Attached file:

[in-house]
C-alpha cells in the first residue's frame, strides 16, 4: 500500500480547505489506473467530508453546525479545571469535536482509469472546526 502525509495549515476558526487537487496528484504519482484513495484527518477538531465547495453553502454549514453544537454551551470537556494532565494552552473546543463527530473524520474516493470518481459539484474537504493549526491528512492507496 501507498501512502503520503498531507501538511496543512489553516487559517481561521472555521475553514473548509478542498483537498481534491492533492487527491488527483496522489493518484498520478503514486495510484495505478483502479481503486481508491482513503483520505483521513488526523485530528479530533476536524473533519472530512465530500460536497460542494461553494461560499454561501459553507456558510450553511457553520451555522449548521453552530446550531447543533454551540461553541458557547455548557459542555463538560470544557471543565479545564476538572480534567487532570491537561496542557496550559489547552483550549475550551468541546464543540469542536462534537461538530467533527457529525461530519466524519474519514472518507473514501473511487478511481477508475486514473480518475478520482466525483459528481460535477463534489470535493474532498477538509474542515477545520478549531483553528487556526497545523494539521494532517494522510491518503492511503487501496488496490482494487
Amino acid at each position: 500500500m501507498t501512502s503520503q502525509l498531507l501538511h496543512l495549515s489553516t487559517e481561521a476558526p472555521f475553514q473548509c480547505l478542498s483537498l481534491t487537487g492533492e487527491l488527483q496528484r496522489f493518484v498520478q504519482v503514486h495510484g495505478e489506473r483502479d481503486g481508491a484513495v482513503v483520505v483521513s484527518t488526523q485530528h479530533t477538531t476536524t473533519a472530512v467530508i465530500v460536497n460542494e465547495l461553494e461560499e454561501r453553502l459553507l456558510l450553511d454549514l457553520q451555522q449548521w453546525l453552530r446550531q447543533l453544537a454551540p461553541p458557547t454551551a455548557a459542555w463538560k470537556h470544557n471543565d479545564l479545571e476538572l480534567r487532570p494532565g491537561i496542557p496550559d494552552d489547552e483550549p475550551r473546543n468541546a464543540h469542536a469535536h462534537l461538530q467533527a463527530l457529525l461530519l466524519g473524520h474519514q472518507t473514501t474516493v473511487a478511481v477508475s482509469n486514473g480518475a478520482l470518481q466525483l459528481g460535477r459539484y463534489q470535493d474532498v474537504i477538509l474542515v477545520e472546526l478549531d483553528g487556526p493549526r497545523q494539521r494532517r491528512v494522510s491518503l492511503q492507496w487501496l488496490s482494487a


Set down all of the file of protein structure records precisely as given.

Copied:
[in-house]
C-alpha cells in the first residue's frame, strides 16, 4: 500500500480547505489506473467530508453546525479545571469535536482509469472546526 502525509495549515476558526487537487496528484504519482484513495484527518477538531465547495453553502454549514453544537454551551470537556494532565494552552473546543463527530473524520474516493470518481459539484474537504493549526491528512492507496 501507498501512502503520503498531507501538511496543512489553516487559517481561521472555521475553514473548509478542498483537498481534491492533492487527491488527483496522489493518484498520478503514486495510484495505478483502479481503486481508491482513503483520505483521513488526523485530528479530533476536524473533519472530512465530500460536497460542494461553494461560499454561501459553507456558510450553511457553520451555522449548521453552530446550531447543533454551540461553541458557547455548557459542555463538560470544557471543565479545564476538572480534567487532570491537561496542557496550559489547552483550549475550551468541546464543540469542536462534537461538530467533527457529525461530519466524519474519514472518507473514501473511487478511481477508475486514473480518475478520482466525483459528481460535477463534489470535493474532498477538509474542515477545520478549531483553528487556526497545523494539521494532517494522510491518503492511503487501496488496490482494487
Amino acid at each position: 500500500m501507498t501512502s503520503q502525509l498531507l501538511h496543512l495549515s489553516t487559517e481561521a476558526p472555521f475553514q473548509c480547505l478542498s483537498l481534491t487537487g492533492e487527491l488527483q496528484r496522489f493518484v498520478q504519482v503514486h495510484g495505478e489506473r483502479d481503486g481508491a484513495v482513503v483520505v483521513s484527518t488526523q485530528h479530533t477538531t476536524t473533519a472530512v467530508i465530500v460536497n460542494e465547495l461553494e461560499e454561501r453553502l459553507l456558510l450553511d454549514l457553520q451555522q449548521w453546525l453552530r446550531q447543533l453544537a454551540p461553541p458557547t454551551a455548557a459542555w463538560k470537556h470544557n471543565d479545564l479545571e476538572l480534567r487532570p494532565g491537561i496542557p496550559d494552552d489547552e483550549p475550551r473546543n468541546a464543540h469542536a469535536h462534537l461538530q467533527a463527530l457529525l461530519l466524519g473524520h474519514q472518507t473514501t474516493v473511487a478511481v477508475s482509469n486514473g480518475a478520482l470518481q466525483l459528481g460535477r459539484y463534489q470535493d474532498v474537504i477538509l474542515v477545520e472546526l478549531d483553528g487556526p493549526r497545523q494539521r494532517r491528512v494522510s491518503l492511503q492507496w487501496l488496490s482494487a